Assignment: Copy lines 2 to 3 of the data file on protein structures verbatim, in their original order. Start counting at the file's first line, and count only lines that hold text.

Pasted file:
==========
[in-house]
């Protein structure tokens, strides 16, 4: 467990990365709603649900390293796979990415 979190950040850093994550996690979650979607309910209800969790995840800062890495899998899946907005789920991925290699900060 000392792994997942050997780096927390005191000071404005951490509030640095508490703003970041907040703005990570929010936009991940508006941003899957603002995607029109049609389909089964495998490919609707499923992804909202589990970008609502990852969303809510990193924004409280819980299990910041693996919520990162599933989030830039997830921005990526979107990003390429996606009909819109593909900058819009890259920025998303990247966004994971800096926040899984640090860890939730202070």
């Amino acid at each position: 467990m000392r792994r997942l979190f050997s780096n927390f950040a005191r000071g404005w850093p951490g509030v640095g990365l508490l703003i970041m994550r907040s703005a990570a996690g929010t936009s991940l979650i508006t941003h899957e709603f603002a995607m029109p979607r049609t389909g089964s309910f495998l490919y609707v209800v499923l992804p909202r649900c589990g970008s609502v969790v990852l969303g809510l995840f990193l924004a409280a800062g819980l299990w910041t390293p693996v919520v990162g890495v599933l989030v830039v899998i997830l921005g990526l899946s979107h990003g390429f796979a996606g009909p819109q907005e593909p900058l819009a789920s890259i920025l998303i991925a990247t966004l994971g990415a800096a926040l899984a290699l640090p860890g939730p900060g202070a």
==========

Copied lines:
């Protein structure tokens, strides 16, 4: 467990990365709603649900390293796979990415 979190950040850093994550996690979650979607309910209800969790995840800062890495899998899946907005789920991925290699900060 000392792994997942050997780096927390005191000071404005951490509030640095508490703003970041907040703005990570929010936009991940508006941003899957603002995607029109049609389909089964495998490919609707499923992804909202589990970008609502990852969303809510990193924004409280819980299990910041693996919520990162599933989030830039997830921005990526979107990003390429996606009909819109593909900058819009890259920025998303990247966004994971800096926040899984640090860890939730202070």
């Amino acid at each position: 467990m000392r792994r997942l979190f050997s780096n927390f950040a005191r000071g404005w850093p951490g509030v640095g990365l508490l703003i970041m994550r907040s703005a990570a996690g929010t936009s991940l979650i508006t941003h899957e709603f603002a995607m029109p979607r049609t389909g089964s309910f495998l490919y609707v209800v499923l992804p909202r649900c589990g970008s609502v969790v990852l969303g809510l995840f990193l924004a409280a800062g819980l299990w910041t390293p693996v919520v990162g890495v599933l989030v830039v899998i997830l921005g990526l899946s979107h990003g390429f796979a996606g009909p819109q907005e593909p900058l819009a789920s890259i920025l998303i991925a990247t966004l994971g990415a800096a926040l899984a290699l640090p860890g939730p900060g202070a």